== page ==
Many inequalities in information theory have entropies or mutual informations appearing as linear additive terms (e.g. Shannon-type inequalities). It’s also not uncommon to see entropies appearing as exponents (e.g. entropy power inequality). But perhaps it’s not immediately seen how products of mutual informations make sense.

Recently I have encountered an inequality involving a product of mutual informations, which I cannot find a good way to prove (or disprove, though some numerics and asymptotic analysis seem to suggest its validity). I would much appreciate it if someone could be smart and gracious enough to provide a proof, or counter example, or generalization.

The formulation is quite simple: suppose are binary random variables with , and is another random variable such that forms a Markov chain. The claim is that . (Note that the left side is also upper bounded by either one of the two factors on the right side, by the well-known data processing inequality.

At first glance this inequality seems absurd because different units appear on the two sides; but this may be resolved by considering that has only one bit of information.

For a given joint distribution of and , the equality can be achieved when is an injective function of .

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Update: the inequality has been proved, thanks very much for the help by Sudeep Kamath (see comments). An alternative proof (which avoids computing the monotonicity of is sketched as follows: by convexity of the function (see for example, proof of Mrs Gerbers Lemma), we have for any , where . Averaging over under gives , and the claim follows after rearrangements.

I have recently generalized this beautiful inequality to the following case: $Y$ is uniform Bernoulli random variable and the channel from $Y$ to $X$ is binary-input symmetric output (BISO).

This generalized inequality has a nice interpretation in the context of privacy. See https://arxiv.org/pdf/1511.02381.pdf or message me for the proof.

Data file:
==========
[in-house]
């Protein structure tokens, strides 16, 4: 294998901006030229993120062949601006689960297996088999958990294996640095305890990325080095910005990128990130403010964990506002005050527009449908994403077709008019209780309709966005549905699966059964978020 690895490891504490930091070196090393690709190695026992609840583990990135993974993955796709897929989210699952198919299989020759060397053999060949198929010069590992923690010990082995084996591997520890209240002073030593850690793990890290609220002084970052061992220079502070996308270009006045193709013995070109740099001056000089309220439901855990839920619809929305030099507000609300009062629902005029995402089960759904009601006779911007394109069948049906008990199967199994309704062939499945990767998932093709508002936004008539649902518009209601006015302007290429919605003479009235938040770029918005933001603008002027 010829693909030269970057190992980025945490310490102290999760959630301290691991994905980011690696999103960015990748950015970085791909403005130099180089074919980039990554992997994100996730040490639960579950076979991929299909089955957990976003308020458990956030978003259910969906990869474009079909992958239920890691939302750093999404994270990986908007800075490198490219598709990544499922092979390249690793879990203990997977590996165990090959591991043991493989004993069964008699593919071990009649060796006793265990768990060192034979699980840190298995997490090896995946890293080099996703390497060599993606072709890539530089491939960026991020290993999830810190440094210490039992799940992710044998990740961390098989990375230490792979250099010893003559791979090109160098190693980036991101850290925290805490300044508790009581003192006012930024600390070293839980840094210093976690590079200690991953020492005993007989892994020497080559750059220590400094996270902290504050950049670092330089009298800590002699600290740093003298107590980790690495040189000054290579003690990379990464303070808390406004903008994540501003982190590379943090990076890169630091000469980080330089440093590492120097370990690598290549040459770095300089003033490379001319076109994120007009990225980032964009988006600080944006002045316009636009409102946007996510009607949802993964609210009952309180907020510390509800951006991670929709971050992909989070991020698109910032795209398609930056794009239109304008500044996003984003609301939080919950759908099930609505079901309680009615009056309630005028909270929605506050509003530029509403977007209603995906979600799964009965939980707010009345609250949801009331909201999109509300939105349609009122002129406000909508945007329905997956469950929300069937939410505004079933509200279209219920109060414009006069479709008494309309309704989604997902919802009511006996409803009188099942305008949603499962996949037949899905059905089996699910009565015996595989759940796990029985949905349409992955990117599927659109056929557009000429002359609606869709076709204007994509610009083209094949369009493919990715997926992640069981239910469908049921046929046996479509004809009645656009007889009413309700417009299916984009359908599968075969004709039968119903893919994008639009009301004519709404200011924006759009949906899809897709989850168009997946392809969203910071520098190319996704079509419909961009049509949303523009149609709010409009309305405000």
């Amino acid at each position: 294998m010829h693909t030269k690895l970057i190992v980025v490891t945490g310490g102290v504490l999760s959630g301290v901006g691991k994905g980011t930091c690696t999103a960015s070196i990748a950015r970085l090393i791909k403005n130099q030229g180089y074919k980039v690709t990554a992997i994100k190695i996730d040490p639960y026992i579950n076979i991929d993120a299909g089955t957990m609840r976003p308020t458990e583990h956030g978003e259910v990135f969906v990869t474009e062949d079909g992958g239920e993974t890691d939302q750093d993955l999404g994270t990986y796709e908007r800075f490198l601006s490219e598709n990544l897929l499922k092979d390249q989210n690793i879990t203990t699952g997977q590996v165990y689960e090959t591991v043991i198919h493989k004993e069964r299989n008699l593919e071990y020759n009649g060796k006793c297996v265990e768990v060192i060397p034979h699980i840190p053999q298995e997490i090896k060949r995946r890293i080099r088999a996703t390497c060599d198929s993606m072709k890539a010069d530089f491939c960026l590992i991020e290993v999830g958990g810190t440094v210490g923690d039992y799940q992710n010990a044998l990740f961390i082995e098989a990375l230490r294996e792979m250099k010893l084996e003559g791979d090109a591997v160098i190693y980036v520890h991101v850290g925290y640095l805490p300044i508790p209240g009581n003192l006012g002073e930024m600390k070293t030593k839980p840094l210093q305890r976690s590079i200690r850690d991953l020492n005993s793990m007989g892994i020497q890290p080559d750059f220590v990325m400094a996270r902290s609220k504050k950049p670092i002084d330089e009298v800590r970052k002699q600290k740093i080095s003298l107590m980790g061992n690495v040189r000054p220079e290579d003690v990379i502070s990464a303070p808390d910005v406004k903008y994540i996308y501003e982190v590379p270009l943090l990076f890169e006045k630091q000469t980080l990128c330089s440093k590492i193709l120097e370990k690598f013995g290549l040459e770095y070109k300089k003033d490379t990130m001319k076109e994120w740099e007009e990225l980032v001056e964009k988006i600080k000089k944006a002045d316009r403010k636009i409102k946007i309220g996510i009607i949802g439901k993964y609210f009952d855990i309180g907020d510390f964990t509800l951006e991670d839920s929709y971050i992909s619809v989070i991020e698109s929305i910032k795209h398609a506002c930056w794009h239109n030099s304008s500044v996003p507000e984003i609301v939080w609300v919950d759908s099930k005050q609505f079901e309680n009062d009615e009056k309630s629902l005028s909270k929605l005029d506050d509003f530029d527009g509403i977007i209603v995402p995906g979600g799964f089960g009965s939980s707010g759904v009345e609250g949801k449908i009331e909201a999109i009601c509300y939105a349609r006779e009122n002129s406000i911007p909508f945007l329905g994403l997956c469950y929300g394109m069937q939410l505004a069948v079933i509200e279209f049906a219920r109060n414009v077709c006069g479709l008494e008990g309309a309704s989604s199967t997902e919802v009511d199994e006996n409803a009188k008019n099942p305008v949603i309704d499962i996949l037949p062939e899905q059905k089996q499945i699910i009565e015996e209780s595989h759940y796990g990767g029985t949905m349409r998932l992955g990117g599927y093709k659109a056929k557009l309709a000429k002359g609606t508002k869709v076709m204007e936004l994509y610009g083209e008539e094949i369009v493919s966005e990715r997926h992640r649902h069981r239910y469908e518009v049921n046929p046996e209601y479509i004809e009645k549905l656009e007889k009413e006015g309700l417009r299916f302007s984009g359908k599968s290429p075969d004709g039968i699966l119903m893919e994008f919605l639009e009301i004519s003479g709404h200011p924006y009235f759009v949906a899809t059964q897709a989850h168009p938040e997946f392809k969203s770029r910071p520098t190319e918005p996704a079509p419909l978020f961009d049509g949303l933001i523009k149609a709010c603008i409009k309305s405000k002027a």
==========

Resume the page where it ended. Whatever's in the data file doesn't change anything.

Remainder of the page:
ignoramus et ignorabimus: scalar codomain see inductive ensembles showing derivative continuity X Y Z = Variables ; I = Z;(Z=Ix2) IZ=? is arbitrary XY(P)PDQ

Thanks Jingbo,

If this fails for non-uniform Y, how can it hold for non-uniform X? (can we have non-uniform X and uniform Y at the same time?)

I am trying to get a similar inequality for non-uniform non-binary input, but so far not a success!

Hi Shahab,

Thanks for your interest. Regarding to my previous comment, I should just say ‘keep P_{X|Y} to be symmetric’ and ‘keep P_{Y|X} to be symmetric’ in the two cases. In both cases, both X and Y are non-uniform.

Here is a recent paper by Venkat, Amin, Sudeep, and Chandra dealing with a related problem: http://arxiv.org/pdf/1304.6133v1.pdf. In this paper (3) is shown to be an upper bound of the ratio of mutual informations. I believe a lower bound can also be obtained by just replacing ‘sup’ in (3) with ‘inf’, and the resulting lower bound will be tight, using similar arguments. In other words, finding the range of the ratio of mutual informations is an equivalent problem to finding the range of the ratio of divergences in (3). In the uniform case our inequality can be proved this way, as shown in Sudeep’s comment. I think results in this paper will be very helpful for your generalizations.